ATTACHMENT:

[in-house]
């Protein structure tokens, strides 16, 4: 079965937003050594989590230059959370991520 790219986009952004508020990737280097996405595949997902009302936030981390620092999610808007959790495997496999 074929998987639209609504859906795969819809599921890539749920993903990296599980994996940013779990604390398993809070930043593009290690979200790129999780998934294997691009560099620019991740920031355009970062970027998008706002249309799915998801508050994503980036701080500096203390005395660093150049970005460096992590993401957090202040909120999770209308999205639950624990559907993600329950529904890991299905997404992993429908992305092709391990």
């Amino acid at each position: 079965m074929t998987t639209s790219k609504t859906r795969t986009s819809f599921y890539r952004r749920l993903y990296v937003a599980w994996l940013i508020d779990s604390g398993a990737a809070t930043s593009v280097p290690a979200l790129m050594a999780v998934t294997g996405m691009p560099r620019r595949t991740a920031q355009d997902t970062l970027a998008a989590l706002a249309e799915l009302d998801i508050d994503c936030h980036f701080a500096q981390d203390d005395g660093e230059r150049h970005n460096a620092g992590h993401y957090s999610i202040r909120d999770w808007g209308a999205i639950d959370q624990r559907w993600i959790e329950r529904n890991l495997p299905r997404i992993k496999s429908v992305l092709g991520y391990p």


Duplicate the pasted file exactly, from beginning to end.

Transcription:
[in-house]
């Protein structure tokens, strides 16, 4: 079965937003050594989590230059959370991520 790219986009952004508020990737280097996405595949997902009302936030981390620092999610808007959790495997496999 074929998987639209609504859906795969819809599921890539749920993903990296599980994996940013779990604390398993809070930043593009290690979200790129999780998934294997691009560099620019991740920031355009970062970027998008706002249309799915998801508050994503980036701080500096203390005395660093150049970005460096992590993401957090202040909120999770209308999205639950624990559907993600329950529904890991299905997404992993429908992305092709391990």
């Amino acid at each position: 079965m074929t998987t639209s790219k609504t859906r795969t986009s819809f599921y890539r952004r749920l993903y990296v937003a599980w994996l940013i508020d779990s604390g398993a990737a809070t930043s593009v280097p290690a979200l790129m050594a999780v998934t294997g996405m691009p560099r620019r595949t991740a920031q355009d997902t970062l970027a998008a989590l706002a249309e799915l009302d998801i508050d994503c936030h980036f701080a500096q981390d203390d005395g660093e230059r150049h970005n460096a620092g992590h993401y957090s999610i202040r909120d999770w808007g209308a999205i639950d959370q624990r559907w993600i959790e329950r529904n890991l495997p299905r997404i992993k496999s429908v992305l092709g991520y391990p």